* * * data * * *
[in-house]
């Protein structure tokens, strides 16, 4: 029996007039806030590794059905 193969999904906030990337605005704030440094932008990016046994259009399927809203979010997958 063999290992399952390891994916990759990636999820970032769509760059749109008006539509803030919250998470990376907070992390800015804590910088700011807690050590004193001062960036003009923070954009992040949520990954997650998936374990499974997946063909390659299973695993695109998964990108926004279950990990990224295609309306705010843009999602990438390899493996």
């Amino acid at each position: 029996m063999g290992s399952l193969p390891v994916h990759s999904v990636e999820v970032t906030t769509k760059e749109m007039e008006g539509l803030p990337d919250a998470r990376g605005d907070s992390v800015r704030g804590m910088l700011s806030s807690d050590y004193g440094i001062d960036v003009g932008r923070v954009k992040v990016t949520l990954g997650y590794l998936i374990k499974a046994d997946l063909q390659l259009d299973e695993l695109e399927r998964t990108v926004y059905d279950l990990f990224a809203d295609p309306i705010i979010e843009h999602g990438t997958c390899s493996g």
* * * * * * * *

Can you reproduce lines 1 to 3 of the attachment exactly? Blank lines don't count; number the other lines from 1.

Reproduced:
[in-house]
């Protein structure tokens, strides 16, 4: 029996007039806030590794059905 193969999904906030990337605005704030440094932008990016046994259009399927809203979010997958 063999290992399952390891994916990759990636999820970032769509760059749109008006539509803030919250998470990376907070992390800015804590910088700011807690050590004193001062960036003009923070954009992040949520990954997650998936374990499974997946063909390659299973695993695109998964990108926004279950990990990224295609309306705010843009999602990438390899493996």
């Amino acid at each position: 029996m063999g290992s399952l193969p390891v994916h990759s999904v990636e999820v970032t906030t769509k760059e749109m007039e008006g539509l803030p990337d919250a998470r990376g605005d907070s992390v800015r704030g804590m910088l700011s806030s807690d050590y004193g440094i001062d960036v003009g932008r923070v954009k992040v990016t949520l990954g997650y590794l998936i374990k499974a046994d997946l063909q390659l259009d299973e695993l695109e399927r998964t990108v926004y059905d279950l990990f990224a809203d295609p309306i705010i979010e843009h999602g990438t997958c390899s493996g």